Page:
Both India and Bangladesh need to strengthen cross-border mechanisms to combat human trafficking.
Recently, the Indian investigation team busted a trafficking racket that exposed the displaced Rohingyas along with Bangladeshi girls/women being trafficked to different parts of India. The traffickers involved in this organised crime are associated with other accomplices who are operating from different corners of the two nations. The investigation was eventually initiated as six Rohingyas were detained last year for travelling without any legal credentials. Upon probing this even further, the existing trafficking networks have come to light, and while some traffickers associated with them are arrested, other names are yet to surface. In another incidence, 26 displaced Rohingyas have been captured at the end of May 2022, including 12 minors and eight women who were seeking to travel ultimately to Bangladesh from the refugee camps in Jammu. They are currently placed in a detention centre in Silchar, Assam.
Thousands of people mostly belonging to the underprivileged socio-economic fabric of the society are enticed to Indian capitals and towns annually by traffickers who promise decent jobs but sell them into modern-day slavery.
In 2020, the number of women caught on the International Border between India and Bangladesh was 915 till August. In 2019, the number was 936, 1,107 in 2018, and 572 in 2017. As per a study conducted by Anti-human trafficking NGO Justice and Care, in association with Border Security Force (BSF), more than 5 Lacs Bangladeshi women and children aged between 12 and 30 have been illegally sent to India in the last decade. However, underreporting in such cases is a major hurdle. Family honour, shame, and fear play a significant role in preventing a person from coming forward and sharing their traumatic experiences. As per the police reports, there is a growing network of traffickers who are either women or are using different women to trap their victims. Rohingya women are either abducted or recruited under false job promises or married off and sold. The traffickers organise forged documents for the entry of the victims. In the current reports, it has been mentioned that apart from selling women or girls in the commercial sex business or forced labour, they are also being coerced into the IVF business. However, being stateless adds to the dilemma since they do not receive any protection once caught and remain in prison or shelter homes awaiting proper solutions to come through.
In the current reports, it has been mentioned that apart from selling women or girls in the commercial sex business or forced labour, they are also being coerced into the IVF business.
While both countries have legislative, constitutional, and other forms of legal interventions to address the issues of trafficking, the implementation of these interventions requires equally strenuous efforts. It demands a more efficient and smoother level of cooperation between the various stakeholders involved and offices of authority to ensure the implementation of the protection of the possible victims of such trafficking and the prosecution of the offenders that initiate and propagate the crimes. The MoU signed between New Delhi and Dhaka in 2015 has been a comprehensive approach that seeks to fortify collaboration to thwart all forms of human trafficking, especially trafficking of women and children, their rescue, and recovery. It safeguards the provision for prompt investigation and prosecution of traffickers and organised crime syndicates in either country, including the repatriation of victims. However, the growing number of cases shows the fault lines within the system that needs to be addressed.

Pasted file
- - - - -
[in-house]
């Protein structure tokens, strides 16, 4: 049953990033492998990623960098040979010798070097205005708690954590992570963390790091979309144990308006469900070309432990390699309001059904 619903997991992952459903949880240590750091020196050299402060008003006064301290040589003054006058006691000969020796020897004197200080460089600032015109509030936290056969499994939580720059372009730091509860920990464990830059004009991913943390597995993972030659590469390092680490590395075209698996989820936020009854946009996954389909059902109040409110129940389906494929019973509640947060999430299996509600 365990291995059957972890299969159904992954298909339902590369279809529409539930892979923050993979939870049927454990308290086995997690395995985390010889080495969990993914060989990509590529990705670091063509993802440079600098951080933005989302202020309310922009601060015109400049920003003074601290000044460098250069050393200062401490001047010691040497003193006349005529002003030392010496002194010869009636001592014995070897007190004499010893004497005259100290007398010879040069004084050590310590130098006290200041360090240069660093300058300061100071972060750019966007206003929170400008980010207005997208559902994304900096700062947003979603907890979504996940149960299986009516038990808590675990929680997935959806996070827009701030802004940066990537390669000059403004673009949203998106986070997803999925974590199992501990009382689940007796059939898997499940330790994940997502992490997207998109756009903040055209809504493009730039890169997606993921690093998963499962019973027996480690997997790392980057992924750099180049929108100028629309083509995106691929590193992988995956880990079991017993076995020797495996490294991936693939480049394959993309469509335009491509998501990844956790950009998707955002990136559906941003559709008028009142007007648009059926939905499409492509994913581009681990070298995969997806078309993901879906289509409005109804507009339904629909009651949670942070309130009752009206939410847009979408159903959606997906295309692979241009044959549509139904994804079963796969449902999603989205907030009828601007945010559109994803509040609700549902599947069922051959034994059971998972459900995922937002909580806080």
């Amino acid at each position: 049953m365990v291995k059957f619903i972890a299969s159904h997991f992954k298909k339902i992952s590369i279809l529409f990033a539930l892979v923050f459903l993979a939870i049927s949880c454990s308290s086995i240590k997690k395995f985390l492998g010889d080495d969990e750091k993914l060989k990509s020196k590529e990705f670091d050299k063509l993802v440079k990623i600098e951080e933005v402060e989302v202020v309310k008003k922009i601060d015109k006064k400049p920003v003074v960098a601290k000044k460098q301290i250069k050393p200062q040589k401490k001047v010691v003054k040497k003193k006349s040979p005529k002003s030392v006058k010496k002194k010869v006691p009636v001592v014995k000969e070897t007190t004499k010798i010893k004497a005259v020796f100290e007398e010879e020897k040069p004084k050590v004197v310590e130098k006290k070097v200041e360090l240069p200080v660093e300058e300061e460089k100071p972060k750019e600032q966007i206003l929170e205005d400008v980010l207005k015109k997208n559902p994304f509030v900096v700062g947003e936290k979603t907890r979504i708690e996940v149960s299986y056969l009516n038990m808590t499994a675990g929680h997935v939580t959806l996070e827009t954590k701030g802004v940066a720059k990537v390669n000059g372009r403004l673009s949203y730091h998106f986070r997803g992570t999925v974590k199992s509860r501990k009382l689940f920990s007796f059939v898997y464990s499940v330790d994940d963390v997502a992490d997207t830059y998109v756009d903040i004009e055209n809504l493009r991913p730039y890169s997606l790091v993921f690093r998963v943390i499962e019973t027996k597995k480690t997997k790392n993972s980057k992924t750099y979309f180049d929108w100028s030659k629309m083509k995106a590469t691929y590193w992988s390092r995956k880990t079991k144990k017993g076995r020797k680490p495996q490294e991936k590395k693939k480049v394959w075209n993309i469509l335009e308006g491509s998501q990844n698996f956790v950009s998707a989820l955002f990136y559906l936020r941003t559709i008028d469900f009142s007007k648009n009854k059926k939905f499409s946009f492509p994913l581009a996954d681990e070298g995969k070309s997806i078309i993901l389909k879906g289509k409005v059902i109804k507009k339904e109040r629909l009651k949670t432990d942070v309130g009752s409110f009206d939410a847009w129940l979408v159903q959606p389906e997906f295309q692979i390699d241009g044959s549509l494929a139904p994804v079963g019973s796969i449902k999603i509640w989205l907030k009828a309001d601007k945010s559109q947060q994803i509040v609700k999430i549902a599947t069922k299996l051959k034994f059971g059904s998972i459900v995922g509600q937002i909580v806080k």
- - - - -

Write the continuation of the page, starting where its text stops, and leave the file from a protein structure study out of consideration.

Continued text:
The Draft Trafficking in Persons (Prevention, Care and Rehabilitation) bill is still underway that hopes to provide holistic preventive measures on trafficking.
Second, the regularity of meetings of the Joint Task Force on India and Bangladesh needs to be improved and increased. This will also help in the dissemination of correct information, protocol adherence, and quick action. Third, funding is necessary for the smooth functioning of the programs and digitization of the process. Fourth, the identification of government employees enmeshed in this trafficking cycle is essential. Designing mechanisms to address corruption like flagging unlawful financial deals will be critical to an effective response. Fifth, victim care is of supreme importance. There is a need to treat the victims with respect and provide proper medical facilities, and protection. Lastly, an integrated SOP between both nations addressing the above issues will be of effectiveness to bring about the desired result. Currently, an SOP is underway but it needs to be presented and ratified soon. Thus, it becomes imperative that both India and Bangladesh urgently address the prevailing gaps in cross-border management by formulating integrated SOPs that facilitate each point to restrict crime.
Despite Rohingyas being allowed by Law to file cases of trafficking, the judiciary machinery disregards these attempts. Consequently, traffickers and offenders in the country find it easy to get away with their activities right under the watch of the officials, owing to such loopholes and gaps in implementation.
The views expressed above belong to the author(s). ORF research and analyses now available on Telegram! Click here to access our curated content — blogs, longforms and interviews.
Sreeparna Banerjee is a Junior Fellow at the Observer Research Foundation Kolkata with the Strategic Studies Programme.Read More +